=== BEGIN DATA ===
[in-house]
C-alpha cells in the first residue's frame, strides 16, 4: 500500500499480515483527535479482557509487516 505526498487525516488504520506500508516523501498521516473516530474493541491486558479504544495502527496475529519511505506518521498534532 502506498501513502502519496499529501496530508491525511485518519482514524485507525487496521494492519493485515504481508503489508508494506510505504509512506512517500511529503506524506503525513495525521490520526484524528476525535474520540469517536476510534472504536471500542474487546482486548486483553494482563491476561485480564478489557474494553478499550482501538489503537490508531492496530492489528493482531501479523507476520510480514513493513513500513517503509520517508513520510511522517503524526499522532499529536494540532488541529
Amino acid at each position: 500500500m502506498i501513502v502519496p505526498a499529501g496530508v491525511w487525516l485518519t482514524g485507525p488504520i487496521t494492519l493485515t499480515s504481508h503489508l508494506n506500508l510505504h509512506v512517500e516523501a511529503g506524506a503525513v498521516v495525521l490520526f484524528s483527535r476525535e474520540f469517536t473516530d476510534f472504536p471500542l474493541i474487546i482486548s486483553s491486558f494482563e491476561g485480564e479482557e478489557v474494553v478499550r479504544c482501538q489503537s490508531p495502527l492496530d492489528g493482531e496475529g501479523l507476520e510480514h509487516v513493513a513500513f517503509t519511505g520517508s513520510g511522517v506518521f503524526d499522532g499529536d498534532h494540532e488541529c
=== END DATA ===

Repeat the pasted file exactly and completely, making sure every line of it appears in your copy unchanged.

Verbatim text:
[in-house]
C-alpha cells in the first residue's frame, strides 16, 4: 500500500499480515483527535479482557509487516 505526498487525516488504520506500508516523501498521516473516530474493541491486558479504544495502527496475529519511505506518521498534532 502506498501513502502519496499529501496530508491525511485518519482514524485507525487496521494492519493485515504481508503489508508494506510505504509512506512517500511529503506524506503525513495525521490520526484524528476525535474520540469517536476510534472504536471500542474487546482486548486483553494482563491476561485480564478489557474494553478499550482501538489503537490508531492496530492489528493482531501479523507476520510480514513493513513500513517503509520517508513520510511522517503524526499522532499529536494540532488541529
Amino acid at each position: 500500500m502506498i501513502v502519496p505526498a499529501g496530508v491525511w487525516l485518519t482514524g485507525p488504520i487496521t494492519l493485515t499480515s504481508h503489508l508494506n506500508l510505504h509512506v512517500e516523501a511529503g506524506a503525513v498521516v495525521l490520526f484524528s483527535r476525535e474520540f469517536t473516530d476510534f472504536p471500542l474493541i474487546i482486548s486483553s491486558f494482563e491476561g485480564e479482557e478489557v474494553v478499550r479504544c482501538q489503537s490508531p495502527l492496530d492489528g493482531e496475529g501479523l507476520e510480514h509487516v513493513a513500513f517503509t519511505g520517508s513520510g511522517v506518521f503524526d499522532g499529536d498534532h494540532e488541529c